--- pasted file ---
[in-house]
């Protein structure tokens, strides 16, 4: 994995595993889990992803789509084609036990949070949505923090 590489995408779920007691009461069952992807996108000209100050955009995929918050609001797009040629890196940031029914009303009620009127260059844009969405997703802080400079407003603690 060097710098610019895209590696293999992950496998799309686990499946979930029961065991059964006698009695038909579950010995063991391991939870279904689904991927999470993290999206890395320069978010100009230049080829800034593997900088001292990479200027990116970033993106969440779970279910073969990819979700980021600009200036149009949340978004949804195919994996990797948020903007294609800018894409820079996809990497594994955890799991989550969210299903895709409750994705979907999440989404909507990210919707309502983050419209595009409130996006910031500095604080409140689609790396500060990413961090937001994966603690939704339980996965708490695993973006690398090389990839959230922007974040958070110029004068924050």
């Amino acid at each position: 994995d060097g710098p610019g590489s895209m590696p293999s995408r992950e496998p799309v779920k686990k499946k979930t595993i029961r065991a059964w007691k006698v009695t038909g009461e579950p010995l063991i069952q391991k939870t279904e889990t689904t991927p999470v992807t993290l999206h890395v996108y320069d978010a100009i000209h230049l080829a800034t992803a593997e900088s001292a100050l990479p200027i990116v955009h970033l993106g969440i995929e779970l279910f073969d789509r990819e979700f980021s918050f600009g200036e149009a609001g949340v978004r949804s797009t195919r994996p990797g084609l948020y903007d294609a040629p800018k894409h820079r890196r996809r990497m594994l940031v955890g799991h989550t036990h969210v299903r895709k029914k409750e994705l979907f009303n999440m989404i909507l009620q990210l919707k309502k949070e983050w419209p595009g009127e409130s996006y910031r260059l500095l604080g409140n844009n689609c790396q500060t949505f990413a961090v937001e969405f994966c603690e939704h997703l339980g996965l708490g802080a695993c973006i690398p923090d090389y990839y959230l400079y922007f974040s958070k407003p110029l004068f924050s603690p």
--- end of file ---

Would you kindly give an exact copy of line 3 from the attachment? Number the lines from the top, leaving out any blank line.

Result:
């Amino acid at each position: 994995d060097g710098p610019g590489s895209m590696p293999s995408r992950e496998p799309v779920k686990k499946k979930t595993i029961r065991a059964w007691k006698v009695t038909g009461e579950p010995l063991i069952q391991k939870t279904e889990t689904t991927p999470v992807t993290l999206h890395v996108y320069d978010a100009i000209h230049l080829a800034t992803a593997e900088s001292a100050l990479p200027i990116v955009h970033l993106g969440i995929e779970l279910f073969d789509r990819e979700f980021s918050f600009g200036e149009a609001g949340v978004r949804s797009t195919r994996p990797g084609l948020y903007d294609a040629p800018k894409h820079r890196r996809r990497m594994l940031v955890g799991h989550t036990h969210v299903r895709k029914k409750e994705l979907f009303n999440m989404i909507l009620q990210l919707k309502k949070e983050w419209p595009g009127e409130s996006y910031r260059l500095l604080g409140n844009n689609c790396q500060t949505f990413a961090v937001e969405f994966c603690e939704h997703l339980g996965l708490g802080a695993c973006i690398p923090d090389y990839y959230l400079y922007f974040s958070k407003p110029l004068f924050s603690p």